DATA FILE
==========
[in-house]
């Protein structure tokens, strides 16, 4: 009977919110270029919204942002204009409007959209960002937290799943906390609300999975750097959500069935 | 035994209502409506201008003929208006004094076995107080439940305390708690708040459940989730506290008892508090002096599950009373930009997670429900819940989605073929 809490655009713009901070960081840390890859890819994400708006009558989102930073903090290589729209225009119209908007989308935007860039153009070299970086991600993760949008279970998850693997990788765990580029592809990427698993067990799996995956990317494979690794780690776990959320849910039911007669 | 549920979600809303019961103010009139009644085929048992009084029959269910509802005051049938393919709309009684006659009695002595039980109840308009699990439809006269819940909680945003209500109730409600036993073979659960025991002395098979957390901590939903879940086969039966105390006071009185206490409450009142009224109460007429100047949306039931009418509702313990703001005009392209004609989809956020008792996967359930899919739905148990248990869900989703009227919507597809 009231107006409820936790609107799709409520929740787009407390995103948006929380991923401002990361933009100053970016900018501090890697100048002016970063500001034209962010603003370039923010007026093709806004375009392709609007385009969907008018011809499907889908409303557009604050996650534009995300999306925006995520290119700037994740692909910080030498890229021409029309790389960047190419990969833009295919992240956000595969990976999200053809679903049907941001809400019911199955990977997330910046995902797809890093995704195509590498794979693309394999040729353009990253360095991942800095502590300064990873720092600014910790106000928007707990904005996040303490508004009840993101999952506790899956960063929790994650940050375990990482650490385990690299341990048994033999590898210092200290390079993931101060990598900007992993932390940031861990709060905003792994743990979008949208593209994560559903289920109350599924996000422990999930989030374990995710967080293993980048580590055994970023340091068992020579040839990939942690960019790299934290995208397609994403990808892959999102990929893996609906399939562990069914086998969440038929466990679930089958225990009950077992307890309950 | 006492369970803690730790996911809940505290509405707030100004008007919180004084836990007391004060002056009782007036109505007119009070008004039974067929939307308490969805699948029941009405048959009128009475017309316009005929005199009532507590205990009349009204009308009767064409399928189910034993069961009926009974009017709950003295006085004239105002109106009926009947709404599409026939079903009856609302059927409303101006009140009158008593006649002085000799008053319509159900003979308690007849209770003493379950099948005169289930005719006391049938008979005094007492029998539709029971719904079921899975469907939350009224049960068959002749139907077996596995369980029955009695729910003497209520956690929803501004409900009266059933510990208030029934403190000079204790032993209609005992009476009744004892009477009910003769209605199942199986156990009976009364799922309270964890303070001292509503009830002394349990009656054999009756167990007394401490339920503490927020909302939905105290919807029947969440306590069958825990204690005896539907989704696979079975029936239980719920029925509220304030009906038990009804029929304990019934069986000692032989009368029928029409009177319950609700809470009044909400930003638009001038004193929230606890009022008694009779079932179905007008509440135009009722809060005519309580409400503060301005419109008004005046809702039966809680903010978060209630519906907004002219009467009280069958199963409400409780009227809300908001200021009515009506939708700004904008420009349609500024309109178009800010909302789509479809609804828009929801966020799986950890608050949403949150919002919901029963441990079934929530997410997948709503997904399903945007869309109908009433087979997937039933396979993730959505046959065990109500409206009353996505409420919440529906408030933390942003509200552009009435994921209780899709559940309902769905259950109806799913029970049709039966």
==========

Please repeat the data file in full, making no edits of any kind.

[in-house]
């Protein structure tokens, strides 16, 4: 009977919110270029919204942002204009409007959209960002937290799943906390609300999975750097959500069935 | 035994209502409506201008003929208006004094076995107080439940305390708690708040459940989730506290008892508090002096599950009373930009997670429900819940989605073929 809490655009713009901070960081840390890859890819994400708006009558989102930073903090290589729209225009119209908007989308935007860039153009070299970086991600993760949008279970998850693997990788765990580029592809990427698993067990799996995956990317494979690794780690776990959320849910039911007669 | 549920979600809303019961103010009139009644085929048992009084029959269910509802005051049938393919709309009684006659009695002595039980109840308009699990439809006269819940909680945003209500109730409600036993073979659960025991002395098979957390901590939903879940086969039966105390006071009185206490409450009142009224109460007429100047949306039931009418509702313990703001005009392209004609989809956020008792996967359930899919739905148990248990869900989703009227919507597809 009231107006409820936790609107799709409520929740787009407390995103948006929380991923401002990361933009100053970016900018501090890697100048002016970063500001034209962010603003370039923010007026093709806004375009392709609007385009969907008018011809499907889908409303557009604050996650534009995300999306925006995520290119700037994740692909910080030498890229021409029309790389960047190419990969833009295919992240956000595969990976999200053809679903049907941001809400019911199955990977997330910046995902797809890093995704195509590498794979693309394999040729353009990253360095991942800095502590300064990873720092600014910790106000928007707990904005996040303490508004009840993101999952506790899956960063929790994650940050375990990482650490385990690299341990048994033999590898210092200290390079993931101060990598900007992993932390940031861990709060905003792994743990979008949208593209994560559903289920109350599924996000422990999930989030374990995710967080293993980048580590055994970023340091068992020579040839990939942690960019790299934290995208397609994403990808892959999102990929893996609906399939562990069914086998969440038929466990679930089958225990009950077992307890309950 | 006492369970803690730790996911809940505290509405707030100004008007919180004084836990007391004060002056009782007036109505007119009070008004039974067929939307308490969805699948029941009405048959009128009475017309316009005929005199009532507590205990009349009204009308009767064409399928189910034993069961009926009974009017709950003295006085004239105002109106009926009947709404599409026939079903009856609302059927409303101006009140009158008593006649002085000799008053319509159900003979308690007849209770003493379950099948005169289930005719006391049938008979005094007492029998539709029971719904079921899975469907939350009224049960068959002749139907077996596995369980029955009695729910003497209520956690929803501004409900009266059933510990208030029934403190000079204790032993209609005992009476009744004892009477009910003769209605199942199986156990009976009364799922309270964890303070001292509503009830002394349990009656054999009756167990007394401490339920503490927020909302939905105290919807029947969440306590069958825990204690005896539907989704696979079975029936239980719920029925509220304030009906038990009804029929304990019934069986000692032989009368029928029409009177319950609700809470009044909400930003638009001038004193929230606890009022008694009779079932179905007008509440135009009722809060005519309580409400503060301005419109008004005046809702039966809680903010978060209630519906907004002219009467009280069958199963409400409780009227809300908001200021009515009506939708700004904008420009349609500024309109178009800010909302789509479809609804828009929801966020799986950890608050949403949150919002919901029963441990079934929530997410997948709503997904399903945007869309109908009433087979997937039933396979993730959505046959065990109500409206009353996505409420919440529906408030933390942003509200552009009435994921209780899709559940309902769905259950109806799913029970049709039966």